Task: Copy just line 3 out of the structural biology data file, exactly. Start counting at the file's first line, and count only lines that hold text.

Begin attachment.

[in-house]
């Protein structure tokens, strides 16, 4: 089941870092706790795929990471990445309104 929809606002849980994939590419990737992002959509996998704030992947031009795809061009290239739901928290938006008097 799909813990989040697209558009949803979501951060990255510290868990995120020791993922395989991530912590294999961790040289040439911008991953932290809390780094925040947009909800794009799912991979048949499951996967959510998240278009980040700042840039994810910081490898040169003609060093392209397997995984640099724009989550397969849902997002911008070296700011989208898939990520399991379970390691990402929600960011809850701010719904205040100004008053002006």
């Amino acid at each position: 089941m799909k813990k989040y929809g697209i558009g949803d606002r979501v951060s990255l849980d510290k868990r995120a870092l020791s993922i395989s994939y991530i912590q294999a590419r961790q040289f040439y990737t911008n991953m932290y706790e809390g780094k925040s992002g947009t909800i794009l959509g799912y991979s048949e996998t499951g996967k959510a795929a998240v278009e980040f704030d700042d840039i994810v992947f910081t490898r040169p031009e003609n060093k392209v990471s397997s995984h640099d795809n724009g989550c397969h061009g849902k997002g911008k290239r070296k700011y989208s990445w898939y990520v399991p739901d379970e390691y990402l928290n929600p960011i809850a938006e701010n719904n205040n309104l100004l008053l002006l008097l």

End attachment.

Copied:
């Amino acid at each position: 089941m799909k813990k989040y929809g697209i558009g949803d606002r979501v951060s990255l849980d510290k868990r995120a870092l020791s993922i395989s994939y991530i912590q294999a590419r961790q040289f040439y990737t911008n991953m932290y706790e809390g780094k925040s992002g947009t909800i794009l959509g799912y991979s048949e996998t499951g996967k959510a795929a998240v278009e980040f704030d700042d840039i994810v992947f910081t490898r040169p031009e003609n060093k392209v990471s397997s995984h640099d795809n724009g989550c397969h061009g849902k997002g911008k290239r070296k700011y989208s990445w898939y990520v399991p739901d379970e390691y990402l928290n929600p960011i809850a938006e701010n719904n205040n309104l100004l008053l002006l008097l």